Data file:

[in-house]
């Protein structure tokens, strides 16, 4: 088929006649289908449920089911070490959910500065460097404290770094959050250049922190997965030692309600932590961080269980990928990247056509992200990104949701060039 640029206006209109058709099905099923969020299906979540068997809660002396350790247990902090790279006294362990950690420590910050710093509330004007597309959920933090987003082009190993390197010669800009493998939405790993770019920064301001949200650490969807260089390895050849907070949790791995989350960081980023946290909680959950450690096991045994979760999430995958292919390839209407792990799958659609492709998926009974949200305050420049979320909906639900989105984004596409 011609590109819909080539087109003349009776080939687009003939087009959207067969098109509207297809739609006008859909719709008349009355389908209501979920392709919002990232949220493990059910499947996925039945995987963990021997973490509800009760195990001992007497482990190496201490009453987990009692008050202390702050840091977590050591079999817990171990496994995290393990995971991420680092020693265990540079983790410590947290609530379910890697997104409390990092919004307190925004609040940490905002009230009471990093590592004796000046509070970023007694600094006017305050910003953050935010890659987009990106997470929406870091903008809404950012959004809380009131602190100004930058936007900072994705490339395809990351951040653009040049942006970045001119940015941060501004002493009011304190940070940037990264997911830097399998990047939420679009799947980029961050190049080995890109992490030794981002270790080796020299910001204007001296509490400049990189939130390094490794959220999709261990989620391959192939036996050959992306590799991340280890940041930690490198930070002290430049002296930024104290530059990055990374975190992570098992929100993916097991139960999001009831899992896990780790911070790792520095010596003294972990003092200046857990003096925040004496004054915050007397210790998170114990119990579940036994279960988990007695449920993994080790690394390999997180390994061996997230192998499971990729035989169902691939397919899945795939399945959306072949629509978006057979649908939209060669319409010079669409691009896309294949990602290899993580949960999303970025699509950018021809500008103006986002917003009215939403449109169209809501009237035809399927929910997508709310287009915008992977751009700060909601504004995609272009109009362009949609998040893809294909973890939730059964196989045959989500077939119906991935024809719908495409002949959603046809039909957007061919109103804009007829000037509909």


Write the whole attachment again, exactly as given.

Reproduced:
[in-house]
């Protein structure tokens, strides 16, 4: 088929006649289908449920089911070490959910500065460097404290770094959050250049922190997965030692309600932590961080269980990928990247056509992200990104949701060039 640029206006209109058709099905099923969020299906979540068997809660002396350790247990902090790279006294362990950690420590910050710093509330004007597309959920933090987003082009190993390197010669800009493998939405790993770019920064301001949200650490969807260089390895050849907070949790791995989350960081980023946290909680959950450690096991045994979760999430995958292919390839209407792990799958659609492709998926009974949200305050420049979320909906639900989105984004596409 011609590109819909080539087109003349009776080939687009003939087009959207067969098109509207297809739609006008859909719709008349009355389908209501979920392709919002990232949220493990059910499947996925039945995987963990021997973490509800009760195990001992007497482990190496201490009453987990009692008050202390702050840091977590050591079999817990171990496994995290393990995971991420680092020693265990540079983790410590947290609530379910890697997104409390990092919004307190925004609040940490905002009230009471990093590592004796000046509070970023007694600094006017305050910003953050935010890659987009990106997470929406870091903008809404950012959004809380009131602190100004930058936007900072994705490339395809990351951040653009040049942006970045001119940015941060501004002493009011304190940070940037990264997911830097399998990047939420679009799947980029961050190049080995890109992490030794981002270790080796020299910001204007001296509490400049990189939130390094490794959220999709261990989620391959192939036996050959992306590799991340280890940041930690490198930070002290430049002296930024104290530059990055990374975190992570098992929100993916097991139960999001009831899992896990780790911070790792520095010596003294972990003092200046857990003096925040004496004054915050007397210790998170114990119990579940036994279960988990007695449920993994080790690394390999997180390994061996997230192998499971990729035989169902691939397919899945795939399945959306072949629509978006057979649908939209060669319409010079669409691009896309294949990602290899993580949960999303970025699509950018021809500008103006986002917003009215939403449109169209809501009237035809399927929910997508709310287009915008992977751009700060909601504004995609272009109009362009949609998040893809294909973890939730059964196989045959989500077939119906991935024809719908495409002949959603046809039909957007061919109103804009007829000037509909």